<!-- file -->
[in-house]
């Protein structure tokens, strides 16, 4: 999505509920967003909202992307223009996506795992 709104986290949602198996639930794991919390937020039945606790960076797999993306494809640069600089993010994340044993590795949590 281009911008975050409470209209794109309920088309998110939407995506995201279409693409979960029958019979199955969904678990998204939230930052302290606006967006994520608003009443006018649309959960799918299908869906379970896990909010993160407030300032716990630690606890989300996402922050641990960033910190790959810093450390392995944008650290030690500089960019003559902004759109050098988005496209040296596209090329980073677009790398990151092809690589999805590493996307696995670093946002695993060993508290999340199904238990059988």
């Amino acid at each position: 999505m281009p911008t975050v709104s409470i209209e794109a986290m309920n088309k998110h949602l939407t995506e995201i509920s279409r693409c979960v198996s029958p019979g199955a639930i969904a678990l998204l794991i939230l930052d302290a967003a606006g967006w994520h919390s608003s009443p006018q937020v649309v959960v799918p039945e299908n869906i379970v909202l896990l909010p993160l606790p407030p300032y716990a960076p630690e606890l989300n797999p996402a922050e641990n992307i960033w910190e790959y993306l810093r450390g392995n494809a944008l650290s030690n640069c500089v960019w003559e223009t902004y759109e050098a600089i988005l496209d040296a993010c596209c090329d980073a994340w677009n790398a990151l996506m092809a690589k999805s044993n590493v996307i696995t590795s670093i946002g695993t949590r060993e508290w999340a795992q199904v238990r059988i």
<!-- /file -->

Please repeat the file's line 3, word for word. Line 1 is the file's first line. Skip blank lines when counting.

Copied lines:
């Amino acid at each position: 999505m281009p911008t975050v709104s409470i209209e794109a986290m309920n088309k998110h949602l939407t995506e995201i509920s279409r693409c979960v198996s029958p019979g199955a639930i969904a678990l998204l794991i939230l930052d302290a967003a606006g967006w994520h919390s608003s009443p006018q937020v649309v959960v799918p039945e299908n869906i379970v909202l896990l909010p993160l606790p407030p300032y716990a960076p630690e606890l989300n797999p996402a922050e641990n992307i960033w910190e790959y993306l810093r450390g392995n494809a944008l650290s030690n640069c500089v960019w003559e223009t902004y759109e050098a600089i988005l496209d040296a993010c596209c090329d980073a994340w677009n790398a990151l996506m092809a690589k999805s044993n590493v996307i696995t590795s670093i946002g695993t949590r060993e508290w999340a795992q199904v238990r059988i």